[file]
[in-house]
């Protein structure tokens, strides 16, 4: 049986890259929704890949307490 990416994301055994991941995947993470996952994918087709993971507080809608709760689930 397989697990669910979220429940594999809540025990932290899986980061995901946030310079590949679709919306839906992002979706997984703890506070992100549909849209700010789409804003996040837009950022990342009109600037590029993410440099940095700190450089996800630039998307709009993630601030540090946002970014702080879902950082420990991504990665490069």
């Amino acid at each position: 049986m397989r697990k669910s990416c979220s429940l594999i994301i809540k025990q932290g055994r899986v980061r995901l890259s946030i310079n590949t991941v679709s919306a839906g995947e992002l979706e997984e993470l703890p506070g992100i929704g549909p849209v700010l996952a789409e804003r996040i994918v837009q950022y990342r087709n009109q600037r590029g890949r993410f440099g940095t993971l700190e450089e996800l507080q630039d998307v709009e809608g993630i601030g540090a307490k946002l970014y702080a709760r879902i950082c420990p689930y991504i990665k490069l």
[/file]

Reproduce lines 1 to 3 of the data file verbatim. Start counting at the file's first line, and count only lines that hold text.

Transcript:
[in-house]
């Protein structure tokens, strides 16, 4: 049986890259929704890949307490 990416994301055994991941995947993470996952994918087709993971507080809608709760689930 397989697990669910979220429940594999809540025990932290899986980061995901946030310079590949679709919306839906992002979706997984703890506070992100549909849209700010789409804003996040837009950022990342009109600037590029993410440099940095700190450089996800630039998307709009993630601030540090946002970014702080879902950082420990991504990665490069």
């Amino acid at each position: 049986m397989r697990k669910s990416c979220s429940l594999i994301i809540k025990q932290g055994r899986v980061r995901l890259s946030i310079n590949t991941v679709s919306a839906g995947e992002l979706e997984e993470l703890p506070g992100i929704g549909p849209v700010l996952a789409e804003r996040i994918v837009q950022y990342r087709n009109q600037r590029g890949r993410f440099g940095t993971l700190e450089e996800l507080q630039d998307v709009e809608g993630i601030g540090a307490k946002l970014y702080a709760r879902i950082c420990p689930y991504i990665k490069l």